Castle of Lavaux-Sainte-AnneCastles & Museums

The Castle of Lavaux-Sainte-Anne

The Castle of Lavaux-Sainte-Anne features three museums and a nature reserve

After Suzanna and I had enjoyed our 12 km morning walk around the area, we visited the Castle of Lavaux-Sainte-Anne. It’s listed as one of Wallonia’s exceptional heritage sites. Not surprisingly, it’s a popular tourist destination, and a much sought after location for society weddings. It’s certainly a beautiful and well-maintained castle with an attractive courtyard garden. P1050004 (2)_1280x666

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The castle is fully open to the public, with 32 furnished and decorated rooms to discover. It is separated into three museums.

The first two museums

The first is the Museum of the Life of the Lords of Lavaux in the 17th century, showing how they lived, what they wore, what they eat and drank, where they slept etc. The second area is in the cellars. Here, the Museum of Rural Life presents everyday objects, customs and rural festivals of the late 19th century.

I found these two museums interesting. Each of the rooms has plenty of fascinating antiquities to investigate. They are well displayed and described, and in many of the rooms there is tasteful atmospheric music playing.

The third museum

I had some reservations about the third museum. It’s called the Museum of Nature and Hunting, and its objective is to “reveal the wealth of wildlife to be found in the Famenne region.”

However, it’s full of stuffed animals; scores of them distributed over a dozen or so rooms. Personally I question whether dead animals are the best way to reveal the wealth of living wildlife in an area.

All these creatures have at some point in the past been shot or trapped. I understand that in the absence of natural predators, there is a place for the culling of wild boar and deer. But I don’t like to see stuffed owls, falcons, hawks, buzzards, eagles, a vulture, ducks, geese, grebes, songbirds, finches, a bee-eater, a golden oriole, a kingfisher, a heron, weasels, stoats, badgers, foxes – all of them presumably victims of the sport of hunting and shooting.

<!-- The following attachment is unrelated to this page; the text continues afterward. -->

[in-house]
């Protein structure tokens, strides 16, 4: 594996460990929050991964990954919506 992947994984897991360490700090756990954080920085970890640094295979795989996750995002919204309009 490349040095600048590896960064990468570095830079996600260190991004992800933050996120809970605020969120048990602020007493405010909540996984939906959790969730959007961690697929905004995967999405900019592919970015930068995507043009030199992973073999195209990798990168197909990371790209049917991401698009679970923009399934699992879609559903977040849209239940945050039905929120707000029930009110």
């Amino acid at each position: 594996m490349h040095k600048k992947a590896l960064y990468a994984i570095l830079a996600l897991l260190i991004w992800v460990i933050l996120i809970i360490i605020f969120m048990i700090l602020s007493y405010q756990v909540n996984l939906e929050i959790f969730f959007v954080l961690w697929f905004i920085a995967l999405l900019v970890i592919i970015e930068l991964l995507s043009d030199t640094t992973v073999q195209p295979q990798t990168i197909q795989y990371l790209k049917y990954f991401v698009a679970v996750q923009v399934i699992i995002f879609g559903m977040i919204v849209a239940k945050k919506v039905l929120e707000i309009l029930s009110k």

In that respect the animals display the PAST wealth of wildlife in the area; not necessarily the PRESENT biodiversity (which could be less after all these animals had been killed!).

Of course, a museum by definition deals with the past. This one in particular gives a snapshot of the hunting culture of years gone by. But I do think there might be better ways of revealing the current wealth of wildlife in a region. For example:

  • Photographs: There are many superb nature photographers around who could display their pictures of the local wildlife. I would rather see a photo of a wild boar than its head mounted as a trophy on a wall.

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  • Videos: Naturalists now use special night cameras to capture the movements of nocturnal animals. I would rather see an infrared movie of a badger emerging from its sett than a stuffed badger.

To be honest, there was a small room that displayed some lovely photographs of deer. But in the next few rooms I was brought down to earth by displays of all sorts of traps and guns, which some people, especially children, may find upsetting.

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There was even a poster showing how a roe deer reacts to being shot in various body parts:

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So as a Museum of Hunting, I can see it serves some purpose – although personally it did not appeal to me. But as a Museum of Nature I felt it fell somewhat short.

Nature reserve

However, to give credit to the Castle, the owners do seem to be genuinely concerned with nature conservation. In their grounds they have devoted quite an extensive area to natural wetland, with ponds and reedbeds sheltering a great variety of fauna and flora.

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It’s possible to walk through this area, and information panels tell you what to look out for. It’s an excellent initiative that is surprisingly refreshing after walking through the Museum of Hunting and Nature.

And after all, what the Castle is doing practically for local nature outside its four walls is more important than what it is displaying inside. So in that respect the Castle of Lavaux-Sainte-Anne gets a big thumbs up.

What do you think?